Bouve College Northeastern University, USA
Title: Impact of online peer discussion on leadership development in graduate nurses
Biography: Laura Mylott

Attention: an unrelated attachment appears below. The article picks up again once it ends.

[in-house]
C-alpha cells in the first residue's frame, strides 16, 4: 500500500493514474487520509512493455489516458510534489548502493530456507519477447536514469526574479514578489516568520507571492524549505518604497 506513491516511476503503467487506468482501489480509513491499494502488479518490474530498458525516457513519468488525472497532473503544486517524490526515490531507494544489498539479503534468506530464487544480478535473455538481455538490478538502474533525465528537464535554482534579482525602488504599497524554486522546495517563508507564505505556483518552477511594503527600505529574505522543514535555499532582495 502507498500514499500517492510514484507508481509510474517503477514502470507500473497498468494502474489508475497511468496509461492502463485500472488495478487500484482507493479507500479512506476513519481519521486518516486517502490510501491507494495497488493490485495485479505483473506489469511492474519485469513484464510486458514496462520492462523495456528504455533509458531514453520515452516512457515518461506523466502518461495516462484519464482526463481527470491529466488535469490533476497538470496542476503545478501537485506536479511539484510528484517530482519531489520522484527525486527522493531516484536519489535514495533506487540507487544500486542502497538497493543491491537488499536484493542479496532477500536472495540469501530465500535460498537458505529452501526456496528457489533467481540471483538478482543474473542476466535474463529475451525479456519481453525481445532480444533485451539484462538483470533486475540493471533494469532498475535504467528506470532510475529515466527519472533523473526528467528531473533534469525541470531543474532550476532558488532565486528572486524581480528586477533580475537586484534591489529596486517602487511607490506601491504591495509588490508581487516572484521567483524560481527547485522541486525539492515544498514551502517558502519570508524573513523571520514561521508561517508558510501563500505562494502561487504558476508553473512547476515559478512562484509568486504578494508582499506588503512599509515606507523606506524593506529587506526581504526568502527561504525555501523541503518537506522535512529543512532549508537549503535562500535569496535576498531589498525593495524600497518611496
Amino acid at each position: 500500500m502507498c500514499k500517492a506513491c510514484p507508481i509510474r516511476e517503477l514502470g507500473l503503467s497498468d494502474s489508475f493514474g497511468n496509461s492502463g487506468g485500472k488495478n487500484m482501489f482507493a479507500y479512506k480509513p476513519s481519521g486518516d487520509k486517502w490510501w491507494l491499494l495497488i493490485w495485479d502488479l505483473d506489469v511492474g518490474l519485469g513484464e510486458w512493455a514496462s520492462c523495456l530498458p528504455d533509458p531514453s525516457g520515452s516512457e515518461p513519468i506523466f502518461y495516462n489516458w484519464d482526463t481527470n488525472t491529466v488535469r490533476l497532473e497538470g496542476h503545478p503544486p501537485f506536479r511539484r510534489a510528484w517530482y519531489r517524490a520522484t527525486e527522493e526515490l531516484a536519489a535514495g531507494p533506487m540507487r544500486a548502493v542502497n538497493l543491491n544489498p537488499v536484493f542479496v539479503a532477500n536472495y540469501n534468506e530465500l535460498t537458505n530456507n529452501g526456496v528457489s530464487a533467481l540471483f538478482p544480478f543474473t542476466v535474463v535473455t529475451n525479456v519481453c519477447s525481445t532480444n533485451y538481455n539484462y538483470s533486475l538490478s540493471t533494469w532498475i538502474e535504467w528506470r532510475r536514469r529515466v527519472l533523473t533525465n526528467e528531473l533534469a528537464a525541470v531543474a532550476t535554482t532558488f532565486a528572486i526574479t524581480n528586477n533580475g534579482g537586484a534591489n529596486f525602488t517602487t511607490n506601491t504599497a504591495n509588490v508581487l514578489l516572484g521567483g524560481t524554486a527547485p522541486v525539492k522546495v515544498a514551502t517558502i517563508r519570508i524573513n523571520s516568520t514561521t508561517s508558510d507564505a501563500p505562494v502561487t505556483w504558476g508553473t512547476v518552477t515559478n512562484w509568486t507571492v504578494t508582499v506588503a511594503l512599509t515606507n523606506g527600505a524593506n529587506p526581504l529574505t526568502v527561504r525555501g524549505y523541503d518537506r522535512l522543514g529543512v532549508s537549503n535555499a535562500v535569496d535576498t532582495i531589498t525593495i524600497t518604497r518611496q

Graduate nursing students must develop their professional leadership capacity. There is growing evidence that leadership development should extend beyond teaching traditional knowledge, skills, and attitudes (KSA), and target the growth of leadership efficacy and identity. Structured, reflective peer discussions about past leadership experiences may enhance insight, develop confidence and re-frame assumptions about oneself and one’s capacity to lead. Reflecting on one’s leadership experience is critical for developing self-efficacy and leadership identity. Experience-based nursing peer discussions offer the benefit of peer feedback and require the ongoing engagement of the participants. This pilot study aimed to assess the impact of the educational intervention “Looking for Leadership”, a semi-structured web-based, peer discussion activity about first-person leadership experiences on self-reported levels of leadership self-efficacy. Forty-three students participated in a two group; pretest-posttest evaluation and leadership self-efficacy were measured using the 22 items Leadership Self Efficacy Questionnaire developed by Hannah and colleagues. Students in the intervention group (n=27) reported higher levels of Total Leader Self-Efficacy and significantly higher Leader Means Efficacy (p=.010). Leader means efficacy is the extent to which leaders believe that they can rely on others in their work environment to enhance their effectiveness as a leader. The use of structured, reflective peer discussion was effective in developing leadership capacity. Additional research is needed regarding the effectiveness of this approach using larger samples.